Altered bone marrow hematopoiesis and immune suppression is a hallmark of myelodysplastic syndrome (MDS). While the bone marrow microenvironment influences malignant hematopoiesis, the mechanism leading to MDS-associated immune suppression is unknown. We tested whether mesenchymal stromal cells (MSCs) contribute to this process. Here, we developed a model to study cultured MSCs from MDS patients compared to similar aged matched normal controls for regulation of immune function. MSCs from MDS patients (MDS-MSC) and healthy donor MSC (HD-MSC) exhibited a similar in vitro phenotype and neither had a direct effect on NK cell function. However, when MDS and HD-MSCs were cultured with monocytes, only the MDS-MSCs acquired phenotypic and metabolic properties of myeloid-derived suppressor cells (MDSCs), with resulting suppression of NK cell function, along with T cell proliferation. A unique MSC transcriptome was observed in MDS-MSCs compared to HD-MSCs, including increased expression of the reactive oxygen species (ROS) regulator, ENC1. High ENC1 expression in MDS-MSC induced suppressive monocytes with increased INHBA, a gene that encodes for a member of the TGFβ superfamily of proteins. These monocytes also had reduced expression of the TGFβ transcriptional repressor MAB21L2, further adding to their immune suppressive function. Silencing ENC1 or inhibiting ROS production in MDS-MSCs abrogated the suppressive function of MDS-MSC conditioned monocytes. In addition, silencing MAB21L2 in healthy MSC conditioned monocytes mimicked the MDS-MSC suppressive transformation of monocytes. Our data demonstrate that MDS-MSCs are responsible for inducing an immune suppressive microenvironment in MDS through an indirect mechanism involving monocytes.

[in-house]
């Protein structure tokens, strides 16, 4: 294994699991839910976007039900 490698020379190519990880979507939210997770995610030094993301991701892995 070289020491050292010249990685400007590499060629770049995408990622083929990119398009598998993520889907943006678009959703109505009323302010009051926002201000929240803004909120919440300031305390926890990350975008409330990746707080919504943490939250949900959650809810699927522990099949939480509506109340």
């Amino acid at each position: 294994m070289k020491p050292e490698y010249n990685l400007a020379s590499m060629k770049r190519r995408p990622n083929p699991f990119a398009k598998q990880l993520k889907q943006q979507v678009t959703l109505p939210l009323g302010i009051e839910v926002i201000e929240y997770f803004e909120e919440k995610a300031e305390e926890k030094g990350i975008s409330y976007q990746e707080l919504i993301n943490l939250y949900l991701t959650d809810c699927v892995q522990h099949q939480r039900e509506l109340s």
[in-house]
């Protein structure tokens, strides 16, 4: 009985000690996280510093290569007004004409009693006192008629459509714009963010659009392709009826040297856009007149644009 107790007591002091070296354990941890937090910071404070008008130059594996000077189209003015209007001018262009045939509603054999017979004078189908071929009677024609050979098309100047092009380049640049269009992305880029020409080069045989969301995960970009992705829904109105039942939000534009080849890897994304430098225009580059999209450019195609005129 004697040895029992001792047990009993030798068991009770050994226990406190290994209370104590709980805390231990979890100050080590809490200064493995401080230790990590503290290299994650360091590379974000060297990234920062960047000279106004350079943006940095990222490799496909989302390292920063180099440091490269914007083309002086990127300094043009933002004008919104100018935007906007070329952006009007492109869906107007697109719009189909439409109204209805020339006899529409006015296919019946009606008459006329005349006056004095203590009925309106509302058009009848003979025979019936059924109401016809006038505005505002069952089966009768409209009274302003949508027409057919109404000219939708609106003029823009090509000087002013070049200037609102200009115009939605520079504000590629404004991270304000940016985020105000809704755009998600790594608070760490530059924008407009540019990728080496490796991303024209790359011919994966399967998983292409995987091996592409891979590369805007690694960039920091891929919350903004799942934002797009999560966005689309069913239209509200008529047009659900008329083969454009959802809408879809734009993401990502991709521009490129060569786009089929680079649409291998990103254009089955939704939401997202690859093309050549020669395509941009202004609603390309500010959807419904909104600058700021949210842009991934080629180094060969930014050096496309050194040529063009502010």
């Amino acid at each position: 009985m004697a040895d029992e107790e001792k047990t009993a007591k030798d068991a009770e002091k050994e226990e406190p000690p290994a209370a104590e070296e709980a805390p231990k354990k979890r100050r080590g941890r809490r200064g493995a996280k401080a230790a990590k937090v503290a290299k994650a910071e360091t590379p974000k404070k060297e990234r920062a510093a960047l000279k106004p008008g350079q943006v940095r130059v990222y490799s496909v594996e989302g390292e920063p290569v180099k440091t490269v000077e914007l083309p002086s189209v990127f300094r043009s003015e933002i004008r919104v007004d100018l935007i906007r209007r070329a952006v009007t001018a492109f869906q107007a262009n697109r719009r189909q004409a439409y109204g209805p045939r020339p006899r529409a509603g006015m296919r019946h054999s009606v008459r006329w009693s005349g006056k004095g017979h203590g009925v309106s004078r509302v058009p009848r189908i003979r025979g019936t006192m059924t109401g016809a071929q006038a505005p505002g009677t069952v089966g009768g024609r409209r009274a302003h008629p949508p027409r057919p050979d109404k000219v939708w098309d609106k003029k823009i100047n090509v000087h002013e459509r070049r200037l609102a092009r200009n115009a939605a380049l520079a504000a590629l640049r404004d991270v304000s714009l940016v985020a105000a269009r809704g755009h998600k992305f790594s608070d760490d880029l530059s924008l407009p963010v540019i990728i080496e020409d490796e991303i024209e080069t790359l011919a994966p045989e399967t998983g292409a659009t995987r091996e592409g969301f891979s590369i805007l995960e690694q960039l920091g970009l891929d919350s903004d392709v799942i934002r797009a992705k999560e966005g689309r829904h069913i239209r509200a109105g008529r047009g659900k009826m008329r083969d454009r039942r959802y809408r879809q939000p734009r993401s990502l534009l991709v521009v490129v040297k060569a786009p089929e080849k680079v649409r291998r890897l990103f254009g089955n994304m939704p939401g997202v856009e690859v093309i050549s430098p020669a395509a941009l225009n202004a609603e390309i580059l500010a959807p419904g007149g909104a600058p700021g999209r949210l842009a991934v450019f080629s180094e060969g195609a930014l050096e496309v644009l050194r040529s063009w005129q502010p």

Dhifaf Sarhan, Jinhua Wang, Upasana Sunil Arvindam, Caroline Hallstrom, Michael R. Verneris, Bartosz Grzywacz, Erica Warlick, Bruce R. Blazar, Jeffrey S. Miller
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